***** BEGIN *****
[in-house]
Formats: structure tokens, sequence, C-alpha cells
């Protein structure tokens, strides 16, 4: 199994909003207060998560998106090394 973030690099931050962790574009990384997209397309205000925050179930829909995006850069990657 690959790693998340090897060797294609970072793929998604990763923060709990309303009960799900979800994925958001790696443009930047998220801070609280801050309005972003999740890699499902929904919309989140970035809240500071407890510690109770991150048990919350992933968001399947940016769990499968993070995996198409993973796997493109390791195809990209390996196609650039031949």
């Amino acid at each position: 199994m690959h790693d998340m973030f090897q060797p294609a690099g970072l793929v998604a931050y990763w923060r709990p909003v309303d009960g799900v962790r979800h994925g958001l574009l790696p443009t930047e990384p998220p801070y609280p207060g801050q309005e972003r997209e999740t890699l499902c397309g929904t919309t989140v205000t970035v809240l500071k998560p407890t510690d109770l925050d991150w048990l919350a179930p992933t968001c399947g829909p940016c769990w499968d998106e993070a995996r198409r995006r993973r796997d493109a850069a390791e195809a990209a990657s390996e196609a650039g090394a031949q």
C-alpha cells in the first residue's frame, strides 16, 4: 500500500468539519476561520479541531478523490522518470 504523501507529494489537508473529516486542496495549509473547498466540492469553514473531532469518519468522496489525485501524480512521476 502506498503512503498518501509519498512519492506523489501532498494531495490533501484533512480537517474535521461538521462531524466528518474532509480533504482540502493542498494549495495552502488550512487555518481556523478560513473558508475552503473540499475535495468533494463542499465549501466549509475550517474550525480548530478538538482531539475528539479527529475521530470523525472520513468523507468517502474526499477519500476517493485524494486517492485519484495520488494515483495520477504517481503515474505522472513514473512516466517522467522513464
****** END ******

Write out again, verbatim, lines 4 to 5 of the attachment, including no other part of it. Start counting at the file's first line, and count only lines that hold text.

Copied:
């Amino acid at each position: 199994m690959h790693d998340m973030f090897q060797p294609a690099g970072l793929v998604a931050y990763w923060r709990p909003v309303d009960g799900v962790r979800h994925g958001l574009l790696p443009t930047e990384p998220p801070y609280p207060g801050q309005e972003r997209e999740t890699l499902c397309g929904t919309t989140v205000t970035v809240l500071k998560p407890t510690d109770l925050d991150w048990l919350a179930p992933t968001c399947g829909p940016c769990w499968d998106e993070a995996r198409r995006r993973r796997d493109a850069a390791e195809a990209a990657s390996e196609a650039g090394a031949q």
C-alpha cells in the first residue's frame, strides 16, 4: 500500500468539519476561520479541531478523490522518470 504523501507529494489537508473529516486542496495549509473547498466540492469553514473531532469518519468522496489525485501524480512521476 502506498503512503498518501509519498512519492506523489501532498494531495490533501484533512480537517474535521461538521462531524466528518474532509480533504482540502493542498494549495495552502488550512487555518481556523478560513473558508475552503473540499475535495468533494463542499465549501466549509475550517474550525480548530478538538482531539475528539479527529475521530470523525472520513468523507468517502474526499477519500476517493485524494486517492485519484495520488494515483495520477504517481503515474505522472513514473512516466517522467522513464